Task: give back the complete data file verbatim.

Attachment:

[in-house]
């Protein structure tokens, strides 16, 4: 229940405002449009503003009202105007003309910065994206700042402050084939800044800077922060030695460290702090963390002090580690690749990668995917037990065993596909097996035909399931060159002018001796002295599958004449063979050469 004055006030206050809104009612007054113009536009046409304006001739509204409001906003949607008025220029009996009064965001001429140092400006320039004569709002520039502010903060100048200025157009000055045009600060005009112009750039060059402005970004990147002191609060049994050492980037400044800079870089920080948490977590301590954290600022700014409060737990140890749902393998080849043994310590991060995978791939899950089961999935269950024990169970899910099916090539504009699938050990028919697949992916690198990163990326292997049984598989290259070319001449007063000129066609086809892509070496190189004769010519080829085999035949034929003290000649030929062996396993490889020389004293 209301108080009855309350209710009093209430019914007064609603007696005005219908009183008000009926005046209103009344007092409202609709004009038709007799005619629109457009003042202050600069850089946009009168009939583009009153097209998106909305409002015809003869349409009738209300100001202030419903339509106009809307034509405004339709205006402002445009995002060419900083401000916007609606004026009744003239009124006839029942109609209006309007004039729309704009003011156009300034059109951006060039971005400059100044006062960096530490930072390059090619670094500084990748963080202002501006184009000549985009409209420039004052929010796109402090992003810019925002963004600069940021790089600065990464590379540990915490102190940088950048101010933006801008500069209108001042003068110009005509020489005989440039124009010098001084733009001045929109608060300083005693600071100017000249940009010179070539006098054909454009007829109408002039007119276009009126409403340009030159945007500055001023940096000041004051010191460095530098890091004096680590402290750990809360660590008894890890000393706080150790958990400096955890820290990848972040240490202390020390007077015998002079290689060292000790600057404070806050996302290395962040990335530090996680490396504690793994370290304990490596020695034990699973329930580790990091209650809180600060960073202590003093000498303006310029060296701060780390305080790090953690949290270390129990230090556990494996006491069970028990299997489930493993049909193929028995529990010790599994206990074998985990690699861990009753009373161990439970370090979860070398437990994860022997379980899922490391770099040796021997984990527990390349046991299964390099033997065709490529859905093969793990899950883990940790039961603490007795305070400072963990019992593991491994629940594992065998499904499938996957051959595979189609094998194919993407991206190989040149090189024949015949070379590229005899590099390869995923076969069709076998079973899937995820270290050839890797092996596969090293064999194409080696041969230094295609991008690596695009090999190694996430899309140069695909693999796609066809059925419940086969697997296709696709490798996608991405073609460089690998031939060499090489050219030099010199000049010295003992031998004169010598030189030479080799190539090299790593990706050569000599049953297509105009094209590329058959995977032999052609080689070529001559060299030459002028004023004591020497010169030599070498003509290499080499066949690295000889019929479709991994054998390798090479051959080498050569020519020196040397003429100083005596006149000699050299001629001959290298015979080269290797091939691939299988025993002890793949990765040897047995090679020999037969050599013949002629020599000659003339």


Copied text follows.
[in-house]
């Protein structure tokens, strides 16, 4: 229940405002449009503003009202105007003309910065994206700042402050084939800044800077922060030695460290702090963390002090580690690749990668995917037990065993596909097996035909399931060159002018001796002295599958004449063979050469 004055006030206050809104009612007054113009536009046409304006001739509204409001906003949607008025220029009996009064965001001429140092400006320039004569709002520039502010903060100048200025157009000055045009600060005009112009750039060059402005970004990147002191609060049994050492980037400044800079870089920080948490977590301590954290600022700014409060737990140890749902393998080849043994310590991060995978791939899950089961999935269950024990169970899910099916090539504009699938050990028919697949992916690198990163990326292997049984598989290259070319001449007063000129066609086809892509070496190189004769010519080829085999035949034929003290000649030929062996396993490889020389004293 209301108080009855309350209710009093209430019914007064609603007696005005219908009183008000009926005046209103009344007092409202609709004009038709007799005619629109457009003042202050600069850089946009009168009939583009009153097209998106909305409002015809003869349409009738209300100001202030419903339509106009809307034509405004339709205006402002445009995002060419900083401000916007609606004026009744003239009124006839029942109609209006309007004039729309704009003011156009300034059109951006060039971005400059100044006062960096530490930072390059090619670094500084990748963080202002501006184009000549985009409209420039004052929010796109402090992003810019925002963004600069940021790089600065990464590379540990915490102190940088950048101010933006801008500069209108001042003068110009005509020489005989440039124009010098001084733009001045929109608060300083005693600071100017000249940009010179070539006098054909454009007829109408002039007119276009009126409403340009030159945007500055001023940096000041004051010191460095530098890091004096680590402290750990809360660590008894890890000393706080150790958990400096955890820290990848972040240490202390020390007077015998002079290689060292000790600057404070806050996302290395962040990335530090996680490396504690793994370290304990490596020695034990699973329930580790990091209650809180600060960073202590003093000498303006310029060296701060780390305080790090953690949290270390129990230090556990494996006491069970028990299997489930493993049909193929028995529990010790599994206990074998985990690699861990009753009373161990439970370090979860070398437990994860022997379980899922490391770099040796021997984990527990390349046991299964390099033997065709490529859905093969793990899950883990940790039961603490007795305070400072963990019992593991491994629940594992065998499904499938996957051959595979189609094998194919993407991206190989040149090189024949015949070379590229005899590099390869995923076969069709076998079973899937995820270290050839890797092996596969090293064999194409080696041969230094295609991008690596695009090999190694996430899309140069695909693999796609066809059925419940086969697997296709696709490798996608991405073609460089690998031939060499090489050219030099010199000049010295003992031998004169010598030189030479080799190539090299790593990706050569000599049953297509105009094209590329058959995977032999052609080689070529001559060299030459002028004023004591020497010169030599070498003509290499080499066949690295000889019929479709991994054998390798090479051959080498050569020519020196040397003429100083005596006149000699050299001629001959290298015979080269290797091939691939299988025993002890793949990765040897047995090679020999037969050599013949002629020599000659003339």